Addition of non-bank lenders to the European AML/CFT regime | EBA advice on non-bank lending

On 4 May the European Banking Authority (EBA) published its advice regarding non-bank lending. In the advice the EBA identifies risks related to provisions of credit by non-bank lenders and puts forward some proposals to address them. In the press release EBA highlights the importance of:

  • Ensuring that the consumer protection framework remains fit-for purpose in view of new players entering the market. For that, the EBA is proposing i) to enhance the disclosure requirements and ensure that they are fair, effective and well-suited for new forms of lending; ii) to strengthen the requirements for creditworthiness assessment, to ensure it is conducted in the interest of consumers.
  • Strengthening the provisions in terms of authorisation and admission to activities and clarifying the identification of the prudential perimeter and the supervisory responsibilities in cross-border provision of services, to allow for a more effective oversight.
  • Covering all non-bank lenders in a more comprehensive way in the EU-wide AML/CTF framework, to achieve greater harmonisation and capture such entities as ‘obliged entities’.
  • Enhancing the monitoring and reporting frameworks to avoid that any sudden increase of macroprudential risks remain unaddressed and considering the introduction of activity-based macro-prudential measures to cover all credit providers.

An important change will be that non-bank lenders – even if they are not subject to licensing under financial regulation – will be required to take AML/CFT measures. In the advice, EBA formulates it in paragraph 8.3 as follows:

As explored in Section 7.3, due to the inherent ML/TF vulnerabilities usually associated with lending activities, and the higher ML/TF risk where lending is provided by non-financial institutions not subject to AML/CFT obligations, it is proposed to the Commission to consider subjecting all categories of non-bank lending to the EU-wide AML/CFT rules (similar to the proposal under Section 8.1, from a prudential perspective) to guard against uneven approaches, regulatory arbitrage and associated gaps in the EU’s AML/CFT defences. The EBA notes that this approach is in line with Financial Action Task Force (FATF) Recommendation 26 143 that states that other financial institutions – where non-banking lending would fit – ‘should be licensed or registered and adequately regulated, and subject to supervision or monitoring for AML/CFT purposes, having regard to the risk of money laundering or terrorist financing in that sector’. This Recommendation in addition stresses that ‘at a minimum, where financial institutions provide a service of money or value transfer, or of money or currency changing, they should be licensed or registered, and subject to effective systems for monitoring and ensuring compliance with national AML/CFT requirements’.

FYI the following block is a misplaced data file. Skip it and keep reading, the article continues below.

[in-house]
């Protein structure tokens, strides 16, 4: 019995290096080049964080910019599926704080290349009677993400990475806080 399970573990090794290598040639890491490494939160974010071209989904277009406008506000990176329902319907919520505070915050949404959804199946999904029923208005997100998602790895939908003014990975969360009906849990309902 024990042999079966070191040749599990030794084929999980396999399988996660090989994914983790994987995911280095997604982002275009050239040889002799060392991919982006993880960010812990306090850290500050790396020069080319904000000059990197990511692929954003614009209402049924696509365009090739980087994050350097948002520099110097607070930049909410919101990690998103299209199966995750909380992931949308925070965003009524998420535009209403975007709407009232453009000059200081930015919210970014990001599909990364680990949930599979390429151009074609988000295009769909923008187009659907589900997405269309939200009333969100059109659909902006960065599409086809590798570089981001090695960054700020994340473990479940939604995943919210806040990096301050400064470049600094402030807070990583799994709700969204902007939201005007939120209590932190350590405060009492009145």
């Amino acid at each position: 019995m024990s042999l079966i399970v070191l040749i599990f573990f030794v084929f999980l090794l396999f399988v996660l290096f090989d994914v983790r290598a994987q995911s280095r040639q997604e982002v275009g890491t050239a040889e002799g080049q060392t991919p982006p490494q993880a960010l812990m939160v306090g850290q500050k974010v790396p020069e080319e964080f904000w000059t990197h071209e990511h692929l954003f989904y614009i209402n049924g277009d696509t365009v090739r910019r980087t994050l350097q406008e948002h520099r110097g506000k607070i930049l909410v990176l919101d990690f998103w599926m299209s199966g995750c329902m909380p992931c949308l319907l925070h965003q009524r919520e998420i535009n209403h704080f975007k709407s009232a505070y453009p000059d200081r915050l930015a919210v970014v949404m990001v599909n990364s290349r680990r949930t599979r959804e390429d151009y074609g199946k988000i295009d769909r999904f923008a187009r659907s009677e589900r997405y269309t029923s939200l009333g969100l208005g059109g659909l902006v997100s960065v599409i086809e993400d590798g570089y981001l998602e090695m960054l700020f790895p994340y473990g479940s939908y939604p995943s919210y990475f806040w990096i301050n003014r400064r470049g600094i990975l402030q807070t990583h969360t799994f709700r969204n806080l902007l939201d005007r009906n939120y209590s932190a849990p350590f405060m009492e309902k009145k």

EBA mentions that the draft AMLR already is broadening the scope of AML/CFT duties:

Article 3 of the 2021 Commission legislative proposal for the AMLR goes some way towards addressing this recommendation (by extending the list of AML/CFT ‘obliged entities’ to creditors for mortgage and consumer credits, as well as mortgage and consumer credit intermediaries that are not credit institutions or financial institutions, and crowdfunding service providers which fall outside the scope of Regulation (EU) 2020/1503, as result of their exposure to ML/TF risks). However, with respect to other non-banking lending activities – as explained in Section 6.8 – those might fall within Annex I to the CRD, but this Annex does not include the full list of obliged entities carrying out non-bank lending activities. In order to ensure consistency of approaches across Member States – and to address the concerns identified in this Report – consideration should be given to capturing all these entities directly in Article 2 of the proposed AMLR, instead of referencing Annex I to the CRD, which currently is considered unclear and still outdated

It shows that more and more companies and activities will be subject to obligations under the European AML/CFT regime.


More information:

Over Ellen Timmer

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